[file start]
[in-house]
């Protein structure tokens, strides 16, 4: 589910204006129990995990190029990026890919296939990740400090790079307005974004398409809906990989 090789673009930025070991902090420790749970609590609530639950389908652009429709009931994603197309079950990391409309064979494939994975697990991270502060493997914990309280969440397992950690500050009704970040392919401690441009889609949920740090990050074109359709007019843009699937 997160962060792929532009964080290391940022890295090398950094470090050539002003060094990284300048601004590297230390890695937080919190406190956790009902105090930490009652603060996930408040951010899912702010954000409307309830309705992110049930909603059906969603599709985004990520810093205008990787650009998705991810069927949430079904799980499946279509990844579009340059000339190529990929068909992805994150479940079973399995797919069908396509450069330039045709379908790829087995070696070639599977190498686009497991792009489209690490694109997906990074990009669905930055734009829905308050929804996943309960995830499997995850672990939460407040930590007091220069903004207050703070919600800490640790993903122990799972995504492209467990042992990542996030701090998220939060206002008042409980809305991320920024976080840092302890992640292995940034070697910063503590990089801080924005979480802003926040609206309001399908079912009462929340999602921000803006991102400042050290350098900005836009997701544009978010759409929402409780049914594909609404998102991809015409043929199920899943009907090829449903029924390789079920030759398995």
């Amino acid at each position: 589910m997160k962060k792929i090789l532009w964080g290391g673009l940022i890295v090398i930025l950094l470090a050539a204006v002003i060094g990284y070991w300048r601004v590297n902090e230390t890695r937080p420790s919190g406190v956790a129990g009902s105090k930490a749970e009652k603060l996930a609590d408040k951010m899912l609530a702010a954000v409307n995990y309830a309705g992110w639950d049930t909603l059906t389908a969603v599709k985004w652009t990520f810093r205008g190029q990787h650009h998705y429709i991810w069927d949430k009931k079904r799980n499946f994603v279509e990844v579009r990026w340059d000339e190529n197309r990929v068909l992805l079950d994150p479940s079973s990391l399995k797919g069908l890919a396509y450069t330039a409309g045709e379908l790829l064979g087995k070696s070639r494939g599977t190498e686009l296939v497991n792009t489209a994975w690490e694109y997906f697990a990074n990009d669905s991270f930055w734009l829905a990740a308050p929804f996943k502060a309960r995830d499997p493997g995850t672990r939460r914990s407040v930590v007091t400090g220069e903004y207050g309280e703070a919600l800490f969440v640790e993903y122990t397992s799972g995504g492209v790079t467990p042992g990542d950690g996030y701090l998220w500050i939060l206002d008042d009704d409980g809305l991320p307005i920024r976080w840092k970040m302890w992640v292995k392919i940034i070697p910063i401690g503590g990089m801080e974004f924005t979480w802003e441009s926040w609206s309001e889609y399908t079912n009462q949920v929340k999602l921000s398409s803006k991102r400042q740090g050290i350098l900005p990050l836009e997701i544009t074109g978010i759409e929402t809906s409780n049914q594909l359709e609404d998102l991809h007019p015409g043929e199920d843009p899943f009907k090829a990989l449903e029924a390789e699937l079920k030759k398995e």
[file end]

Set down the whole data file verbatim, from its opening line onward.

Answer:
[in-house]
């Protein structure tokens, strides 16, 4: 589910204006129990995990190029990026890919296939990740400090790079307005974004398409809906990989 090789673009930025070991902090420790749970609590609530639950389908652009429709009931994603197309079950990391409309064979494939994975697990991270502060493997914990309280969440397992950690500050009704970040392919401690441009889609949920740090990050074109359709007019843009699937 997160962060792929532009964080290391940022890295090398950094470090050539002003060094990284300048601004590297230390890695937080919190406190956790009902105090930490009652603060996930408040951010899912702010954000409307309830309705992110049930909603059906969603599709985004990520810093205008990787650009998705991810069927949430079904799980499946279509990844579009340059000339190529990929068909992805994150479940079973399995797919069908396509450069330039045709379908790829087995070696070639599977190498686009497991792009489209690490694109997906990074990009669905930055734009829905308050929804996943309960995830499997995850672990939460407040930590007091220069903004207050703070919600800490640790993903122990799972995504492209467990042992990542996030701090998220939060206002008042409980809305991320920024976080840092302890992640292995940034070697910063503590990089801080924005979480802003926040609206309001399908079912009462929340999602921000803006991102400042050290350098900005836009997701544009978010759409929402409780049914594909609404998102991809015409043929199920899943009907090829449903029924390789079920030759398995």
């Amino acid at each position: 589910m997160k962060k792929i090789l532009w964080g290391g673009l940022i890295v090398i930025l950094l470090a050539a204006v002003i060094g990284y070991w300048r601004v590297n902090e230390t890695r937080p420790s919190g406190v956790a129990g009902s105090k930490a749970e009652k603060l996930a609590d408040k951010m899912l609530a702010a954000v409307n995990y309830a309705g992110w639950d049930t909603l059906t389908a969603v599709k985004w652009t990520f810093r205008g190029q990787h650009h998705y429709i991810w069927d949430k009931k079904r799980n499946f994603v279509e990844v579009r990026w340059d000339e190529n197309r990929v068909l992805l079950d994150p479940s079973s990391l399995k797919g069908l890919a396509y450069t330039a409309g045709e379908l790829l064979g087995k070696s070639r494939g599977t190498e686009l296939v497991n792009t489209a994975w690490e694109y997906f697990a990074n990009d669905s991270f930055w734009l829905a990740a308050p929804f996943k502060a309960r995830d499997p493997g995850t672990r939460r914990s407040v930590v007091t400090g220069e903004y207050g309280e703070a919600l800490f969440v640790e993903y122990t397992s799972g995504g492209v790079t467990p042992g990542d950690g996030y701090l998220w500050i939060l206002d008042d009704d409980g809305l991320p307005i920024r976080w840092k970040m302890w992640v292995k392919i940034i070697p910063i401690g503590g990089m801080e974004f924005t979480w802003e441009s926040w609206s309001e889609y399908t079912n009462q949920v929340k999602l921000s398409s803006k991102r400042q740090g050290i350098l900005p990050l836009e997701i544009t074109g978010i759409e929402t809906s409780n049914q594909l359709e609404d998102l991809h007019p015409g043929e199920d843009p899943f009907k090829a990989l449903e029924a390789e699937l079920k030759k398995e």